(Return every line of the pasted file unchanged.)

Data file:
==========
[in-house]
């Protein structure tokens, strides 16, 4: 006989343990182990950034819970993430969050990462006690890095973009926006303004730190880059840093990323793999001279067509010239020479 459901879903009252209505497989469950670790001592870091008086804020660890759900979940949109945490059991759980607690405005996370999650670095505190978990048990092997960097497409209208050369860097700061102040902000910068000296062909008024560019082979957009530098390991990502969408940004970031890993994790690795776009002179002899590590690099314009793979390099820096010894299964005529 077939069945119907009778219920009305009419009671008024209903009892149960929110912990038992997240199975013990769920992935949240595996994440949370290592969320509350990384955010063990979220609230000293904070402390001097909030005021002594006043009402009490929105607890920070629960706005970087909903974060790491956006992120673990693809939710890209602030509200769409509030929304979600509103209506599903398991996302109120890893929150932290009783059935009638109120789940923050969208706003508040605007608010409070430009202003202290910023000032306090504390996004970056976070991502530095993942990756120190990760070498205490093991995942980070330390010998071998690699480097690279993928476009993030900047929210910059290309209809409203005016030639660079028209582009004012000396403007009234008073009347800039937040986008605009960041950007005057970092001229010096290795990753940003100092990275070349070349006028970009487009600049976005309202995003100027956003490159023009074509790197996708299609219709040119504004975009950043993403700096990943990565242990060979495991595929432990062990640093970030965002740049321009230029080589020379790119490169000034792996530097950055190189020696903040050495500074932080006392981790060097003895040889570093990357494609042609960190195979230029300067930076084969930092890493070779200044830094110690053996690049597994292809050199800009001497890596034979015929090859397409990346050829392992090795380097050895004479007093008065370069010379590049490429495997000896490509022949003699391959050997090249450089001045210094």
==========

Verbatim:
[in-house]
């Protein structure tokens, strides 16, 4: 006989343990182990950034819970993430969050990462006690890095973009926006303004730190880059840093990323793999001279067509010239020479 459901879903009252209505497989469950670790001592870091008086804020660890759900979940949109945490059991759980607690405005996370999650670095505190978990048990092997960097497409209208050369860097700061102040902000910068000296062909008024560019082979957009530098390991990502969408940004970031890993994790690795776009002179002899590590690099314009793979390099820096010894299964005529 077939069945119907009778219920009305009419009671008024209903009892149960929110912990038992997240199975013990769920992935949240595996994440949370290592969320509350990384955010063990979220609230000293904070402390001097909030005021002594006043009402009490929105607890920070629960706005970087909903974060790491956006992120673990693809939710890209602030509200769409509030929304979600509103209506599903398991996302109120890893929150932290009783059935009638109120789940923050969208706003508040605007608010409070430009202003202290910023000032306090504390996004970056976070991502530095993942990756120190990760070498205490093991995942980070330390010998071998690699480097690279993928476009993030900047929210910059290309209809409203005016030639660079028209582009004012000396403007009234008073009347800039937040986008605009960041950007005057970092001229010096290795990753940003100092990275070349070349006028970009487009600049976005309202995003100027956003490159023009074509790197996708299609219709040119504004975009950043993403700096990943990565242990060979495991595929432990062990640093970030965002740049321009230029080589020379790119490169000034792996530097950055190189020696903040050495500074932080006392981790060097003895040889570093990357494609042609960190195979230029300067930076084969930092890493070779200044830094110690053996690049597994292809050199800009001497890596034979015929090859397409990346050829392992090795380097050895004479007093008065370069010379590049490429495997000896490509022949003699391959050997090249450089001045210094």